In the last week of September I was once again in Brussels, taking part in this year’s student forum organised by the European Evangelical Alliance (EEA) and the International Fellowship of Evangelical Students (IFES). My own role this year was (i) to give the opening evening’s Bible exposition, (ii) to lead a session on business integrity, and (iii) to support my project group of seven students who had chosen to develop a national anti-corruption strategy as the imagined government of a fictitious country.
Who are the students at these events? There are typically twenty-five to thirty, mostly in their early to mid-twenties, from around a dozen countries from east to west and north to south of the continent. Their academic subjects may included law, politics, international affairs, economics and more. What they share is that they are committed Christians interested in exploring some form of career in public life and wanting to think “Christianly” about it all.
This year we had morning Bible studies in the life of Daniel from Niek Tramper, the Dutch general secretary of the EEA. These were followed by talks from a wide range of people including European Commission and Parliament officials as well as specialists in such areas as human rights, journalism and economics. We had two visits to the European Parliament, one to be shown around (when the photo above was taken) and the other a 7:30 a.m. Prayer Breakfast hosted by a Christian MEP from Finland. This was followed by an excellent Q&A session with a Belgian diplomat and a US Lieutenant Colonel from NATO facing the questions.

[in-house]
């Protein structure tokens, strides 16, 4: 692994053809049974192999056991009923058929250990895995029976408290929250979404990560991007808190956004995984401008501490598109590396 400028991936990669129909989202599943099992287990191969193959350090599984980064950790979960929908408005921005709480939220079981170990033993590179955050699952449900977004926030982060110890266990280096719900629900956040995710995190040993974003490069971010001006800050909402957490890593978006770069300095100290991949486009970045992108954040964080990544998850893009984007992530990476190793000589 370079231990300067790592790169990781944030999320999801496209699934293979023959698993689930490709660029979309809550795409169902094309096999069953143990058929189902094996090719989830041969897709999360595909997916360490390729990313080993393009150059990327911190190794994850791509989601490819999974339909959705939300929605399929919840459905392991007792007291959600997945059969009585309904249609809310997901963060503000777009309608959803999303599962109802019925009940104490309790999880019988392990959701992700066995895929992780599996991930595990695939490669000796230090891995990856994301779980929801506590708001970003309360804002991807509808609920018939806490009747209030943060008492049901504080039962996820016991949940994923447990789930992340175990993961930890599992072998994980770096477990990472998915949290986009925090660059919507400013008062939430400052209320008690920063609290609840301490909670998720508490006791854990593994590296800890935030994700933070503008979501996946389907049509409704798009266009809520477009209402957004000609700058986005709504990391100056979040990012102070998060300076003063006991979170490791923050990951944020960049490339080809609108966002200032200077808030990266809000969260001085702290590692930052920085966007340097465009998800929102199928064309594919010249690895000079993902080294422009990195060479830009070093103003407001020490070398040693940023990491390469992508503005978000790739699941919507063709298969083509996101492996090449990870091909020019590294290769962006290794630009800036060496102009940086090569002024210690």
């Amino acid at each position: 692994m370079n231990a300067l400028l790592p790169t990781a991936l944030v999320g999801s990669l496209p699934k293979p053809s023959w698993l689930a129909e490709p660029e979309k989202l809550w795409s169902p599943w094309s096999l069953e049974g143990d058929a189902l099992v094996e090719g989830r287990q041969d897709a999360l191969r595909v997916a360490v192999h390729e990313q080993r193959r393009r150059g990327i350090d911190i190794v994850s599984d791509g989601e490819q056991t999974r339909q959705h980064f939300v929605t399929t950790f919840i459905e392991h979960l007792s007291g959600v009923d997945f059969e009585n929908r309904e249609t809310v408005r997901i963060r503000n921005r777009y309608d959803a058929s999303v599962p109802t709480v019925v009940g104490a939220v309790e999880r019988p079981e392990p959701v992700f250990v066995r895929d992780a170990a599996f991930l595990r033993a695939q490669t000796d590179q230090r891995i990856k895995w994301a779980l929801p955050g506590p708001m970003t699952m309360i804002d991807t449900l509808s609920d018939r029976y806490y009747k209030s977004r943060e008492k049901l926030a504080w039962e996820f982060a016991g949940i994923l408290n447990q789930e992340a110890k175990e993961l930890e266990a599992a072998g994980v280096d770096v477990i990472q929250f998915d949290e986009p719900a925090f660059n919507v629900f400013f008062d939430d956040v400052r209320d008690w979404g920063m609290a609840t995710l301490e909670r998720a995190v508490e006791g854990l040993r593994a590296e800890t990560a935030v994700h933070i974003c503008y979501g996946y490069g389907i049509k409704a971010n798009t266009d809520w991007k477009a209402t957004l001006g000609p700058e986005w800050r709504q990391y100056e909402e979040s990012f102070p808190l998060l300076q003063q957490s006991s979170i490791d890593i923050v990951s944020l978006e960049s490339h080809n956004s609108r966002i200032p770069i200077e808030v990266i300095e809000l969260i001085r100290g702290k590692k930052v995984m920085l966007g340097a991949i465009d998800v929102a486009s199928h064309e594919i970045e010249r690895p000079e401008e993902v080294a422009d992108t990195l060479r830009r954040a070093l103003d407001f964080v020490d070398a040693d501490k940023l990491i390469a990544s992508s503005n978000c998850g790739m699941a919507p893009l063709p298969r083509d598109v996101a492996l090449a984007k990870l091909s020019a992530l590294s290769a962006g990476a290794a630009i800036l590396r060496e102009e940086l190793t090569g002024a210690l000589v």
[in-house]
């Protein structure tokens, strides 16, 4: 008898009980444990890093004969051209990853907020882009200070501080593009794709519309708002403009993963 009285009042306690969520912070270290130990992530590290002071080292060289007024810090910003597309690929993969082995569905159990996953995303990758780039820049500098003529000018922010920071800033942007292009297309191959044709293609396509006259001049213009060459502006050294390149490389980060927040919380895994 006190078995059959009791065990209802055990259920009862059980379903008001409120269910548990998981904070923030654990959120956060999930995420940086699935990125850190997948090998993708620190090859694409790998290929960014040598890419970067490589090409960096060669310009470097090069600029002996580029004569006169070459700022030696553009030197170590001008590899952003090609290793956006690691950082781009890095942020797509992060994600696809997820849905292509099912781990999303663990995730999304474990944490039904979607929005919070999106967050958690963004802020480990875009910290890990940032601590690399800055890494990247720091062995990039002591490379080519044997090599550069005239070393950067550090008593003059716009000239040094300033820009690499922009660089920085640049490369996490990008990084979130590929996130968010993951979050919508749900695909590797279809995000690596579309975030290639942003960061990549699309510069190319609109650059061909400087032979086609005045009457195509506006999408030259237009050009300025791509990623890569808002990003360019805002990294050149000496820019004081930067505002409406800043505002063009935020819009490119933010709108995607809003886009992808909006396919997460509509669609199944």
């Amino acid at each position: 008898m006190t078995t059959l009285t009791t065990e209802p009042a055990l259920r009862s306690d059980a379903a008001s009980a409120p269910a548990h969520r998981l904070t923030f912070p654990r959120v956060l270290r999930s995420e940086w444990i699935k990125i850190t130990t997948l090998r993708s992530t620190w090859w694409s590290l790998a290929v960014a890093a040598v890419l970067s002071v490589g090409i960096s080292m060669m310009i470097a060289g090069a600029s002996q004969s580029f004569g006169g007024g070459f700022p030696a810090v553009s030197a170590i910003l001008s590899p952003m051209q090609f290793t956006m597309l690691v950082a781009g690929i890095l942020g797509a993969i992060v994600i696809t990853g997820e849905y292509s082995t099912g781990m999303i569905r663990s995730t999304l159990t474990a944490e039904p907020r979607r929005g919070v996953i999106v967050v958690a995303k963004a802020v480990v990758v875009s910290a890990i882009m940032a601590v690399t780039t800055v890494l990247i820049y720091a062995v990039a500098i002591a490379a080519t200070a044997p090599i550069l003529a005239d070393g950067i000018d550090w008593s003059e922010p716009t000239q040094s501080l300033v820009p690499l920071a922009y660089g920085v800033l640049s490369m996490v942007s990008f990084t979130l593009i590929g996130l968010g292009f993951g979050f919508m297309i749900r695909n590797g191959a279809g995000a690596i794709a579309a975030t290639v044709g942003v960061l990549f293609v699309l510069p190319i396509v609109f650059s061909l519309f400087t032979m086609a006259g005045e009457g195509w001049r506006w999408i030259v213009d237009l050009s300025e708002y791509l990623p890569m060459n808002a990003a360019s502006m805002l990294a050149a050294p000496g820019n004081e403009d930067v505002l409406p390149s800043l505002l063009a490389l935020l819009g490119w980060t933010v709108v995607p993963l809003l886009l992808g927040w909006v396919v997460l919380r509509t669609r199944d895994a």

These student forum weeks are regularly among the highlights of my year, and this year was no different. It is stimulating to be surrounded by very bright and very committed young people. As in past years I came back home exhausted and exhilarated in about equal proportions; no, more of the latter.
Please pray for these young people. Many of them come from countries cursed with corruption to an extent difficult to comprehend in our own. They will need immense moral and spiritual strength to stand firm against the many temptations that will be put in their way as they progress in their chosen careers.
Do they have any long-term effect? Well, since then, in late October I’ve been in Romania for a conference on leadership integrity organised by two past attendees, one from 2008 and the other from 2011. More about that later.
Don’t forget this. It will be very special.
Gordon Eggleston from Backbarrow will be showing and talking about a film that he has been involved in producing on a Christian initiative to reach out to people caught up in the drug culture of Manchester.
6:30 pm, Friday, October 26th.
Sunday, 7th October, is the day when we especially focus on thanking God for His provision in so many ways – the agricultural harvest, yes, but also a thousand and one ways in which He blesses us.
In a mechanistic age it is very easy to forget that, whatever the visible source of good things, ultimately God is the giver of “every good and perfect gift” (James 1:16-18).
Our Sunday morning speaker at the Family Time will be Mr. David Metcalf, of Keswick; and in the evening our own Mr. John Heron.
All are welcome on both occasions.